Anna, pronounced “Anya” in her native Russian, stood on her tip-toes to peer over the nurse’s station under which she’d been sleeping. The 2-year-old’s mother had succumbed to a prolonged illness just days before and, despite his repeated promises to the clinic nurses, her father had not come to retrieve her.
He’s not coming, Anna thought to herself.
The realization brought with it a flood of tears, grief and utter hopelessness. Wilting back beneath the nurse’s station, Anna curled back up and cried herself to sleep.
Eventually, a neighbor came for Anna, with Anna’s older sister in tow. She was a familiar face, but sadly not one who’d remain a part of her life.
“She took me to the orphanage,” Anna recalled.
The sisters adjusted to life in a Russian orphanage. Anna listened to the other girls talk about the families who’d come and rescue them, who’d give them safe, happy homes. Though she kept it skillfully hidden, it was Anna’s growing dream, too.
“When my sister turned 16, she left the orphanage to go and start her own life,” Anna remembered. “She would constantly come and check me out of the orphanage to go do things and spend time with her — just be a family.”
Anna loved those visits with her sister. She loved being a part of a family. She felt like nothing bad could happen to her as long as they were together. Yet, her sister was set on making a life for herself. Anna’s sister would go on to marry and give birth to two sons of her own. As her new life took root, the time between visits grew.
And, by the time Anna was 8 years old, she could no longer hide her desire for the warmth and safety of a loving family.
“I kept praying to God to ask Him to give me a family,” she said, “but all my friends got adopted before me.”
Then — on Christmas Eve, no less — a friendly American family came to adopt Anna! Anna went from feeling all alone in the orphanage to having a mom and a dad and a younger brother.
Anna and her new family spent some time together in a hotel getting to know each other before the long trip to someplace called Indiana. Their first hurdle was establishing basic communication.
“We had this little book and an iPad to translate because my mom didn’t know any Russian, and I didn’t know any English,” Anna smiled. “That’s how we translated.”
It was a small victory, a good first step. The family had no way of knowing, but their next challenges would be far more daunting.
Anna quickly grew to love her family. She felt secure in their loving home. But, as is common for children who’ve experienced trauma, she began to express years of pent-up emotions at the expense of creating relationships with her new family.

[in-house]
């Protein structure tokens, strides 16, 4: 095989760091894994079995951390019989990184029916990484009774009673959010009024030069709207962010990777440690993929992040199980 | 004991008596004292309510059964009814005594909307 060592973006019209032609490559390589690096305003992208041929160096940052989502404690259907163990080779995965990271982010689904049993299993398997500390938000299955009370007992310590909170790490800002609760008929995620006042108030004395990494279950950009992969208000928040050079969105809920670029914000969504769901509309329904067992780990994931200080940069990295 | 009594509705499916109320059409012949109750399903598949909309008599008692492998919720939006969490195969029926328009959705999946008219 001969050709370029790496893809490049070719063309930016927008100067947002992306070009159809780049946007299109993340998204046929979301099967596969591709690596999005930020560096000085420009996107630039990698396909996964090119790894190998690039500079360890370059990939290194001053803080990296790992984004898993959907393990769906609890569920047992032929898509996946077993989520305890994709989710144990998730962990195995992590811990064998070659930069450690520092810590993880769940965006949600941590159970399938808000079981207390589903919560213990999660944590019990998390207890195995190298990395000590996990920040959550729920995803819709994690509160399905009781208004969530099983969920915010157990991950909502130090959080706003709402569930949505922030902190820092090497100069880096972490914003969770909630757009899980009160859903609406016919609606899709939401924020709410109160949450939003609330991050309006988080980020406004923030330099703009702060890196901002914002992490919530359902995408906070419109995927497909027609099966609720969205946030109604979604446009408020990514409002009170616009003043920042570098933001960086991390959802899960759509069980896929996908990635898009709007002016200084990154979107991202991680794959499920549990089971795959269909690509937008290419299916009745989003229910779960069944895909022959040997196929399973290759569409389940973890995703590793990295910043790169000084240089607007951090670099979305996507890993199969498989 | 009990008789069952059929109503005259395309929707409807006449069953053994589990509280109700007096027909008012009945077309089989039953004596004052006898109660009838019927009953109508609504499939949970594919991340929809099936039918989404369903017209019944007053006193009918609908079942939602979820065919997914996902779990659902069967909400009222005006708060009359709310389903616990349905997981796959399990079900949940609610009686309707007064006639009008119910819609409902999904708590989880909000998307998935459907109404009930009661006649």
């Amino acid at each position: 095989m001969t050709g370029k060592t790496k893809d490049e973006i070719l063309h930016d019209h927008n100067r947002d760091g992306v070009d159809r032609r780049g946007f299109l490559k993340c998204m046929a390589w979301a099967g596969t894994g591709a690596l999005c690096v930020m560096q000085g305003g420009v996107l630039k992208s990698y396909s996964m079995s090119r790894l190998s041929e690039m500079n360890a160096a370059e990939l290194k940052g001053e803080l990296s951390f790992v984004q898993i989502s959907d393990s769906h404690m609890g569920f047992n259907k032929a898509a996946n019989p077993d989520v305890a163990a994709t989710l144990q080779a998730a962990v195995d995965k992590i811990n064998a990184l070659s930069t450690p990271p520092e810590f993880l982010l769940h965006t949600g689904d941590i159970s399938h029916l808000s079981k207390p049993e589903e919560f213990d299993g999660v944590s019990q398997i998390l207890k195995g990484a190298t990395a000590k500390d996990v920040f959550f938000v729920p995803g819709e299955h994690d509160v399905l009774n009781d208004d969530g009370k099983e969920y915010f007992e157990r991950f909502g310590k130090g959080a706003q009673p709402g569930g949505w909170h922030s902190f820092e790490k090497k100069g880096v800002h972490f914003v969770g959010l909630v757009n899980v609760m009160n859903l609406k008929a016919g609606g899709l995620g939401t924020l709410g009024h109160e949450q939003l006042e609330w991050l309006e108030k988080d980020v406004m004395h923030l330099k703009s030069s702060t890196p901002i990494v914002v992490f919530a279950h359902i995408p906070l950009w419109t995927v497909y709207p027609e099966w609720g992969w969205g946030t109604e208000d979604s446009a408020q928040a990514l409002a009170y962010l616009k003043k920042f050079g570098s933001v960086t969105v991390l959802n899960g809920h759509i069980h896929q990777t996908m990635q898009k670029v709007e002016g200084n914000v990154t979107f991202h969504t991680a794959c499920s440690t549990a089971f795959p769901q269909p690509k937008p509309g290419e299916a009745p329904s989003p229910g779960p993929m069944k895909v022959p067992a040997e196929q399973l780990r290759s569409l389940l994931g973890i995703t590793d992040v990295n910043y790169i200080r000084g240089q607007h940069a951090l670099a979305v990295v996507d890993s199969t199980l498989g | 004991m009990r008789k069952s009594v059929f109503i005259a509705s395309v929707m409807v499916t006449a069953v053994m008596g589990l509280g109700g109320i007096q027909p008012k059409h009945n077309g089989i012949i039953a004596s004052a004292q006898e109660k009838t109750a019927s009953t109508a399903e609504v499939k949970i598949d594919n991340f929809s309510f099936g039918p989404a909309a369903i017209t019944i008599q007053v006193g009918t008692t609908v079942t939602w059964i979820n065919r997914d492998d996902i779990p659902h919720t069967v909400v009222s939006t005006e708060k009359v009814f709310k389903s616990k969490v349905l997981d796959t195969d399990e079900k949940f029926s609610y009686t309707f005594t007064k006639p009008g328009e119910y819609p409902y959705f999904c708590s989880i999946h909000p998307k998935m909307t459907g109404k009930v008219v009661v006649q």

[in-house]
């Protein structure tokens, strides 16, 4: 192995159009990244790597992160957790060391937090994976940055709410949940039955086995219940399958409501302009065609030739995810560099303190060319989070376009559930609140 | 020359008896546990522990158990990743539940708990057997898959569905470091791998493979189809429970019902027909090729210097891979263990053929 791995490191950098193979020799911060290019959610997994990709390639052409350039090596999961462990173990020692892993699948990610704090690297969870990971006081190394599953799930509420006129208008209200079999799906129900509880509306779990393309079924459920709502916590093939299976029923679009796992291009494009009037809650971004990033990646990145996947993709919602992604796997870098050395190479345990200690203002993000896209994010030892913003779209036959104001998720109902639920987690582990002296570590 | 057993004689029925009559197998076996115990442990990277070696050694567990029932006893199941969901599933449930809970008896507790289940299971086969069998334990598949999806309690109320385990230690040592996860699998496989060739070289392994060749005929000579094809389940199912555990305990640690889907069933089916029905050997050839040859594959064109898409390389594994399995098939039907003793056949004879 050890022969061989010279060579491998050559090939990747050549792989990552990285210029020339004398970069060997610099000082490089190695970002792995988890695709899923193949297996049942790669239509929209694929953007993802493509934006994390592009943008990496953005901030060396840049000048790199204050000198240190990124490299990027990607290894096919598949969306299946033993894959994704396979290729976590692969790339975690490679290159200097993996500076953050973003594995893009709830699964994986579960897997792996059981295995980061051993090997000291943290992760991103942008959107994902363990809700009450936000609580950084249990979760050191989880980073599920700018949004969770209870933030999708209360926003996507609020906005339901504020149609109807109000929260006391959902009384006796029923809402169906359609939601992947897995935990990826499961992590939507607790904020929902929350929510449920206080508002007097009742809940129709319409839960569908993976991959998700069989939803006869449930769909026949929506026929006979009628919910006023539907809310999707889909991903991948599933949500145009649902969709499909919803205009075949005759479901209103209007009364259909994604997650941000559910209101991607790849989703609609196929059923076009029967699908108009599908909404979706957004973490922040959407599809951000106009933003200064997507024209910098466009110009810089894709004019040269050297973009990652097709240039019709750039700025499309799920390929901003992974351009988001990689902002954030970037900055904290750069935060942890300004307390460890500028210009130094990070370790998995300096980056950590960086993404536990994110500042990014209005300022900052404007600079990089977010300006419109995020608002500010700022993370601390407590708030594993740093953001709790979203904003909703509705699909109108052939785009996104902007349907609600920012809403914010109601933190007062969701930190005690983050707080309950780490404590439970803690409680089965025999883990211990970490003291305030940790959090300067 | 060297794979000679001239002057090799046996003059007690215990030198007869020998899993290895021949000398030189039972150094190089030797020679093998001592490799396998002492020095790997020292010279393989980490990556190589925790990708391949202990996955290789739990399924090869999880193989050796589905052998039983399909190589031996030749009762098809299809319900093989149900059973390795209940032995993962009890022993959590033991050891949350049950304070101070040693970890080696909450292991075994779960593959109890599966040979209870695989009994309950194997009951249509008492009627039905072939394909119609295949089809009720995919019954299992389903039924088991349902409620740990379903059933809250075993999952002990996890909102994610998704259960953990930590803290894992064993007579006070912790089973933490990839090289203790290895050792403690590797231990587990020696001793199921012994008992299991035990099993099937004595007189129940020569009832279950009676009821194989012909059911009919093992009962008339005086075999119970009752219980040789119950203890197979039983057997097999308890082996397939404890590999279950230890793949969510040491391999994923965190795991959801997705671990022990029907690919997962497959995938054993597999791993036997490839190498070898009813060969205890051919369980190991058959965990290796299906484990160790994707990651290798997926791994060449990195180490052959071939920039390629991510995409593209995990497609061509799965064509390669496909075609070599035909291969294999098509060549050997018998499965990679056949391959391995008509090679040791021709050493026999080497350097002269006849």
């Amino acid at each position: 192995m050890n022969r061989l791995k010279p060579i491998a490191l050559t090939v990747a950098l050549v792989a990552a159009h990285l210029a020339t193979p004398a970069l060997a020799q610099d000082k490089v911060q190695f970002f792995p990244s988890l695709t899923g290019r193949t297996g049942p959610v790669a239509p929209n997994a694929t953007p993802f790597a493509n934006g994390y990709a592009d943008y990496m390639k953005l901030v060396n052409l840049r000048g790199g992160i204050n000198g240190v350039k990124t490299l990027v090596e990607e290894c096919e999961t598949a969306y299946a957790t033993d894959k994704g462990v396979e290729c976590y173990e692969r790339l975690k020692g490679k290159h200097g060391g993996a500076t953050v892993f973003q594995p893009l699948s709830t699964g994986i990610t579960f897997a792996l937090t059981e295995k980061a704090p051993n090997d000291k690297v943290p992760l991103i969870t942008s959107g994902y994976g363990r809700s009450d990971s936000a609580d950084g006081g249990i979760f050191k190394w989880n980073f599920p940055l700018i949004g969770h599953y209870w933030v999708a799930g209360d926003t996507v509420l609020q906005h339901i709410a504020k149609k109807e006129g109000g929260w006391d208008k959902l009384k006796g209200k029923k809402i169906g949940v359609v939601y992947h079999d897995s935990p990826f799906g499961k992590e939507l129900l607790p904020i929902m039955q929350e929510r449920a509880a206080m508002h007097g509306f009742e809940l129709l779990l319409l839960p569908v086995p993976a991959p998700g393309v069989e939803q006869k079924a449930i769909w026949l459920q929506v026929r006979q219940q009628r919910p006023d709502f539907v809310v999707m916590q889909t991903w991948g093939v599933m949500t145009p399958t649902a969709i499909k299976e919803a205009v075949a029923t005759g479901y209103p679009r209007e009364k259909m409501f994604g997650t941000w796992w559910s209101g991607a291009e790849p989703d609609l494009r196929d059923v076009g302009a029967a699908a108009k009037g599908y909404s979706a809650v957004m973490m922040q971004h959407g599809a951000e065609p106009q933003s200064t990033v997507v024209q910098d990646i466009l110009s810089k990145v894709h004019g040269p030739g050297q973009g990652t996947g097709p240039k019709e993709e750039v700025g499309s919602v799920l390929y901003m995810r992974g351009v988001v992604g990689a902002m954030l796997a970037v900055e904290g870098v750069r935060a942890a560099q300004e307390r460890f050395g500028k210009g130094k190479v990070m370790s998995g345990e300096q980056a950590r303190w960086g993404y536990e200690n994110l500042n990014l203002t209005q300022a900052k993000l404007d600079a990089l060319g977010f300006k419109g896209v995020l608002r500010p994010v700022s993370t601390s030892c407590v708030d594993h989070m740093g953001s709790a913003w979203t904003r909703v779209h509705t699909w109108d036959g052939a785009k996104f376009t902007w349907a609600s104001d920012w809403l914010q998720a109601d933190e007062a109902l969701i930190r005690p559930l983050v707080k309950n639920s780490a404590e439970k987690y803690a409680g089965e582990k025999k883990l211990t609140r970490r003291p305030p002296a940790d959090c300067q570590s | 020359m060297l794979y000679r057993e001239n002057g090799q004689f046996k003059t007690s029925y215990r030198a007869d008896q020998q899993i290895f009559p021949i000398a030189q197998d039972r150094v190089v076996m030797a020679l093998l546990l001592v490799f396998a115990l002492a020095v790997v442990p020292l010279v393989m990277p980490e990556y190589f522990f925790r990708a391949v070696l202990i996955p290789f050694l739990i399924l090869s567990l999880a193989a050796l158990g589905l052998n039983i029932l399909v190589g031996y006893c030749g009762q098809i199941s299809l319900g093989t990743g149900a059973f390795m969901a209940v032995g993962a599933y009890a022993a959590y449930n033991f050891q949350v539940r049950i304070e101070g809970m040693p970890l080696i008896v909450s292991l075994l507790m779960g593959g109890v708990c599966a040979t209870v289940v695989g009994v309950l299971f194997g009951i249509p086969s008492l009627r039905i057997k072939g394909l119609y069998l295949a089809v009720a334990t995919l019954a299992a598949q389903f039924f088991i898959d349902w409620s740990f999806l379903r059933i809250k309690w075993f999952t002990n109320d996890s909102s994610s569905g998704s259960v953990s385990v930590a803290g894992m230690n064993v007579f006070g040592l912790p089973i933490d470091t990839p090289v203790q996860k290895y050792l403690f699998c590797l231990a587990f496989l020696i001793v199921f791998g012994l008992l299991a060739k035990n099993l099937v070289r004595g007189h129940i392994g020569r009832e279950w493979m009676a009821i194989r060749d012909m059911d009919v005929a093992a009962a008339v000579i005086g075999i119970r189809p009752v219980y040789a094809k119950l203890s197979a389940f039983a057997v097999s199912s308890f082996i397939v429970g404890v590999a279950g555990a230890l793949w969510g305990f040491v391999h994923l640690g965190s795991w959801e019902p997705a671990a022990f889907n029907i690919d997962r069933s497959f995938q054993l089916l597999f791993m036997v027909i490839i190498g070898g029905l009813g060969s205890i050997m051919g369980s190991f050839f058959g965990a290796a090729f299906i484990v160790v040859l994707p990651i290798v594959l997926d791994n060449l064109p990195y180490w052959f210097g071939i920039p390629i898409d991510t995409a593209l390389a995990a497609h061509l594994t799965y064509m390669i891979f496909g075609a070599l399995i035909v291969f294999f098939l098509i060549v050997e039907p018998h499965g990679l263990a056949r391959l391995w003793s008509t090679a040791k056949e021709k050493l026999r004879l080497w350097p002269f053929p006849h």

“I had a jealousy, a lying and a stealing issue,” Anna acknowledged.
Anna’s family tried to be understanding, to show her patience. Yet, as her bad behavior grew, so did the consequences. Anna saw herself getting in trouble, but never her brother. She began to believe her family was showing special treatment to her brother. It only drove a bigger wedge between them. Anna began hurting her brother as the opportunity and mood struck her. On one occasion, she even broke a tooth.
Yet, that wasn’t the worst of it. Anna’s father tried to explain to her that each child has a different relationship with his or her parents, that they loved her every bit as much as they did her brother. But, Anna was too fearful at the loss of relationship to accept the meaning of his words.
“I told the school counselor I was afraid to go home. I told her my dad beat me,” Anna admitted, recoiling at the memory.
Obligated to act, Anna’s counselor notified the authorities. It didn’t take long to sort out the situation, but it was a giant red flag to the adults in Anna’s life.
“My parents and I had a long conversation about why I did it,” Anna said. “I didn’t know what to do. I was tired.”
Anna’s mother didn’t get much sleep that night, or in the nights that followed. An idea was forming, one that would give Anna a much-needed second chance at her new American life.
“They told me, ‘We found this perfect place where you can start your life over. They take kids like you with problems, and they help solve them,’” Anna said.
That sounded promising to
Anna — a fresh start!
“Boys Ranch is helping me out,” Anna beamed, considering the last year of her life. “Looking back, it was like, ‘why did I do that, who was I?’”
This aspiring FBI agent is making the most of her time at Cal Farley’s Boys Ranch, shaping her life each day a little more into the person she wants to be. She’s enjoying life in her Boys Ranch home and plays on the basketball team, which she said provides her both an outlet for frustrations and practical lessons on living.
“Coach Moss is a really good coach. He understands my issues,” she said. “He always has really good advice.”
Anna is also working withher house parents to rebuild her relationship with her parents. Anna is speaking regularly with her mother, and feels encouraged at the new direction.
Among them is her relationship with God.
“One day, during chapel, I just burst out into tears,” Anna remembered. “I felt something I’ve never felt before. I felt like the chains on me were just broken into pieces — I felt free.”
Like anyone, Anna still has good days and bad. But, she’s working hard to be more honest, and to quash the jealously that once plagued her.
And, she’s finally grasping the truth of what her father was trying to tell her.
“Everyone at Boys Ranch has the same story,” she said, “but a different life.”